DETROPIA screening this Saturday

If you are near Lowell, MA on Saturday see DETROPIA – Film Screening + Post Film Discussion! Saturday, Nov. 16, 1:00PM, Boott Cotton Mills Events Center, 115 Foot of John Street, Lowell, Free admission! Guest Speaker: UMass Lowell HISTORY Professor Robert Forrant. A critically acclaimed look at what happens when the industrial bottom falls out of one of the world’s most important cities.

The most moving documentary I’ve seen in years. Both an ardent love letter to past vitality and a grateful salute to those who remain in place – the survivors, utterly without illusion, who refuse to leave. The filmmakers are so attuned to color and to shade that I was amazed by the handsomeness of what I was seeing. I’m not being perverse, this is a beautiful film. -David Denby, THE NEW YORKER

The evocative new documentary from filmmakers Heidi Ewing and Rachel Grady (Jesus Camp) is a portrait of a city that rose on utopian dreams, and then began a long decline to its current state of life support, all in just less than a century. The filmmakers pay elegy to the Detroit of the Motown era, with its thriving middle class supported by manufacturing. At the same time, they’re honest about the fact that the version of Detroit local partisans yearn for is long gone and most likely not coming back. -Karina Longworth, THE VILLAGE VOICE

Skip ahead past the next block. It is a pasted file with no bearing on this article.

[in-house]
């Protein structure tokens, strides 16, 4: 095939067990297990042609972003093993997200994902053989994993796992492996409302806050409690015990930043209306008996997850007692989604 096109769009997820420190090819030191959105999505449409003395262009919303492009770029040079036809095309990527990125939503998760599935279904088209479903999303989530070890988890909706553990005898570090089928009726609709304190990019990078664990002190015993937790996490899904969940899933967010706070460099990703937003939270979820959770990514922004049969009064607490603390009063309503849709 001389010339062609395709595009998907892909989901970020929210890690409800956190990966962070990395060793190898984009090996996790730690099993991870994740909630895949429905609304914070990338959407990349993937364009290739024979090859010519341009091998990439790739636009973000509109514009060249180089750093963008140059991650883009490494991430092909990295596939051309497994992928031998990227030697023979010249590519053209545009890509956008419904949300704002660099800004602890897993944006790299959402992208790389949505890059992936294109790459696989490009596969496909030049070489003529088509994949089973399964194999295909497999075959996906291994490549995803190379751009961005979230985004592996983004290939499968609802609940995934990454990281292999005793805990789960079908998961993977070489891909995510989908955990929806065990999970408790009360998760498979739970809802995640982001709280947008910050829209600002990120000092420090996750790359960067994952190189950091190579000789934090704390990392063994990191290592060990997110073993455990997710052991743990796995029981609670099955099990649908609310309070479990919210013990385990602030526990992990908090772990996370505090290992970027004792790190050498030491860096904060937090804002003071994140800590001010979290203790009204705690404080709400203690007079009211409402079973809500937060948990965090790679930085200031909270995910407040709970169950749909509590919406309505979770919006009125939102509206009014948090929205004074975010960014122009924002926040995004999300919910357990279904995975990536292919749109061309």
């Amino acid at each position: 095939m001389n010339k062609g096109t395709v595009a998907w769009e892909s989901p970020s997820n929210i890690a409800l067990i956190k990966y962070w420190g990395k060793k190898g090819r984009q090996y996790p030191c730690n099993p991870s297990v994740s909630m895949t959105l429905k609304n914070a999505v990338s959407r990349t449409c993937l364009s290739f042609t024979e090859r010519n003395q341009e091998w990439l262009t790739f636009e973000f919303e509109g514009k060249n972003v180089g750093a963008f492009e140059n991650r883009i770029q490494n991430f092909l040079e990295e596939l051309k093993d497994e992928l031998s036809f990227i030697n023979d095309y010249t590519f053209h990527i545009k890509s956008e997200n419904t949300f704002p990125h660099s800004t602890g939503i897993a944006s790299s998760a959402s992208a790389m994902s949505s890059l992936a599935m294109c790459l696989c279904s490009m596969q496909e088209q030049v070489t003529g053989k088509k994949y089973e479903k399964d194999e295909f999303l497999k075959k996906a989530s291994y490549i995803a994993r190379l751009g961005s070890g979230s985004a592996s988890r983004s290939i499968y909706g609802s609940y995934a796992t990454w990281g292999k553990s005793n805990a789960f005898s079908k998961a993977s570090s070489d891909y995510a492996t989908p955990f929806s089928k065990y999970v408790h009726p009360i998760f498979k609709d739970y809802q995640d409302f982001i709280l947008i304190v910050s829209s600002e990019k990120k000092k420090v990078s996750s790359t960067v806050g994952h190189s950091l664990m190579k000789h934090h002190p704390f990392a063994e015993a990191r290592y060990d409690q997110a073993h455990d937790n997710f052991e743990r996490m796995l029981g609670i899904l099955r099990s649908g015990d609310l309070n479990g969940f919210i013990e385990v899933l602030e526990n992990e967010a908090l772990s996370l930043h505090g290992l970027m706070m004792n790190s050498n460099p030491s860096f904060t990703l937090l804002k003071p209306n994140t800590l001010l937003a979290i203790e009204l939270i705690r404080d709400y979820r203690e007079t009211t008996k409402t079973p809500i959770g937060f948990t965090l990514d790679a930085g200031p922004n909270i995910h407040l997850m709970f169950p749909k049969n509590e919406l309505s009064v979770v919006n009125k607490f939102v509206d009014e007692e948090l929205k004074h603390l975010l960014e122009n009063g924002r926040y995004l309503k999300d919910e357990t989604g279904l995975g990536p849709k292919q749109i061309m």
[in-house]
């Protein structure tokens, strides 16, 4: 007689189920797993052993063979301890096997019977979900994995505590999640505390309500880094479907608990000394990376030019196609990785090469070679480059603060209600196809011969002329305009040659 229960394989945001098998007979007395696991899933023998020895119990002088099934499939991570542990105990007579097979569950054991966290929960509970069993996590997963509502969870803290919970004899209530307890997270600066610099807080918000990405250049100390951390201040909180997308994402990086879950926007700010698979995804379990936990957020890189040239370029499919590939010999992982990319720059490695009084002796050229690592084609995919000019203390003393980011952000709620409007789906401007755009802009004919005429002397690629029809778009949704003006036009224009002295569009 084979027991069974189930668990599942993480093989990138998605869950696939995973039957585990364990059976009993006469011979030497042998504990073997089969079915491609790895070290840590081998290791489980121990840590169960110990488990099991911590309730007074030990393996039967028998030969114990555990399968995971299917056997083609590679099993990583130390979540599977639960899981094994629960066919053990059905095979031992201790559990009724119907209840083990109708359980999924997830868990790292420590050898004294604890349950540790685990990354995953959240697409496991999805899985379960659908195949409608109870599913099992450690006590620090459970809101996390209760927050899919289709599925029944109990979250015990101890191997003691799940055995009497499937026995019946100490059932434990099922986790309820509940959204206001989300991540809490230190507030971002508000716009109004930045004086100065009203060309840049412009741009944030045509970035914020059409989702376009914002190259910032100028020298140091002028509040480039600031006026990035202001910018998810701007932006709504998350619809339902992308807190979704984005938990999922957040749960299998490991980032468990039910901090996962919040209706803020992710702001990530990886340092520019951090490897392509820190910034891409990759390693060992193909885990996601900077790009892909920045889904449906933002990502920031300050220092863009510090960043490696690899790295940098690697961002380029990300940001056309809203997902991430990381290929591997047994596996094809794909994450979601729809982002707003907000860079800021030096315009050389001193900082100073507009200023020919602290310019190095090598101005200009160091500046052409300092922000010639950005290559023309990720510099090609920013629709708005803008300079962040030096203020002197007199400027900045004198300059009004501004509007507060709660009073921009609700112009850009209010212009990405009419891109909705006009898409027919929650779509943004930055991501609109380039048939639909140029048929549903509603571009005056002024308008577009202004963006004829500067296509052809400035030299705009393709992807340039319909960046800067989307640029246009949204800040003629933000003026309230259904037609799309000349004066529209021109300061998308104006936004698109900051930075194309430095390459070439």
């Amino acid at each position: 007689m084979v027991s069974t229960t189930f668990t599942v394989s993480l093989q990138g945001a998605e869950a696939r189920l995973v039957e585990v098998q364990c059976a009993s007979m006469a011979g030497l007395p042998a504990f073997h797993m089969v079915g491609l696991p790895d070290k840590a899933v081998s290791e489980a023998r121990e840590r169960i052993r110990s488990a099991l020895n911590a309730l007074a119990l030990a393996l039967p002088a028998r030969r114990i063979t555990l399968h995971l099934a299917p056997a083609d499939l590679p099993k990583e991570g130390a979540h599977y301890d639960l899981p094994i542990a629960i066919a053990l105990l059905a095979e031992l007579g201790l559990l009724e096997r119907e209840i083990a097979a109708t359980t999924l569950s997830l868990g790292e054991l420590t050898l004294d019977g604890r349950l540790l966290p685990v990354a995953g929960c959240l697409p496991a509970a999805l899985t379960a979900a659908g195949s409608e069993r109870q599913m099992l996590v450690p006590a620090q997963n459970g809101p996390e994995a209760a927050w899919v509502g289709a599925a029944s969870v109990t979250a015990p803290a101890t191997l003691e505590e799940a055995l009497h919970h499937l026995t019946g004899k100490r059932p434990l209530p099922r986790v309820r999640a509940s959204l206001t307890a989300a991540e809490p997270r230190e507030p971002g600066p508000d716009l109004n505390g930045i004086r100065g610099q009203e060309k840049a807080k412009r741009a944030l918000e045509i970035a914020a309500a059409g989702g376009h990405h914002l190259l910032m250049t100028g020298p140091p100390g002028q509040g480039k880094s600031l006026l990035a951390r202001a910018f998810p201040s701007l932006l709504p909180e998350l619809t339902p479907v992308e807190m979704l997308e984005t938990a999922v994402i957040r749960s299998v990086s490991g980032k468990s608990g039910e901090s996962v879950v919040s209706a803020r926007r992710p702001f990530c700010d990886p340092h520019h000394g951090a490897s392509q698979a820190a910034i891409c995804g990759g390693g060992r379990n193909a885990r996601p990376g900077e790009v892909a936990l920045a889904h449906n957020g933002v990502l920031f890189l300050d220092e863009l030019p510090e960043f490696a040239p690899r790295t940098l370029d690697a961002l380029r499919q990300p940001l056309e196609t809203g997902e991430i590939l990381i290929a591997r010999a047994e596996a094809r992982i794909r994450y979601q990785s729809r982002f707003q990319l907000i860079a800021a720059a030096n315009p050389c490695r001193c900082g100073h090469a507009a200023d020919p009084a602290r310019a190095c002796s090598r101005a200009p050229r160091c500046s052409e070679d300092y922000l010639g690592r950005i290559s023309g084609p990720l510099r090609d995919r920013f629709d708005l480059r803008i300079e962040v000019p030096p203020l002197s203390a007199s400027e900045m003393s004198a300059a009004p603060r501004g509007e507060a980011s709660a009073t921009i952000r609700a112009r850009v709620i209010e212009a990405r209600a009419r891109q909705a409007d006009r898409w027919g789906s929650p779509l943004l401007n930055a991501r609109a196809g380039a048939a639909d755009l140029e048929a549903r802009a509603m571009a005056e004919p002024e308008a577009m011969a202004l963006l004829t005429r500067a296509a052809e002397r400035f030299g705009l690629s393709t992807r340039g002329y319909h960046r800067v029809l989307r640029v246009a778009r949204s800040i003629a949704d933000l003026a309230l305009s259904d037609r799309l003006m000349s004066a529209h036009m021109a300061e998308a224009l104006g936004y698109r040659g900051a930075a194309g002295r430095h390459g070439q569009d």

Detropia (2012) View official website. Saturday, November 19 @ 1PM, Boott Cotton Mills Events Center, 115 Foot of John Street, Lowell, Free admission! For more information about the event, visit the Lowell Film Collaborative website.

One Response to DETROPIA screening this Saturday

  1. Linda Copp says:

    This is as usual another event presented free of charge to the public that offers pertinent information of how cities rise and fall, grow and can collapse. I am looking forward to seeing it and thank Richard Howe for bringing this event to our attention. This film should be indicative of some of the problems facing cities nationwide and offer us insights into what may help us avoid some of the pitfalls. Lowell stands at the precipice of either prospering and going forward with a vision for our future or perhaps stalling and even taking a giant step back by squandering what we have attained in the interest of immediate responses to far reaching problems.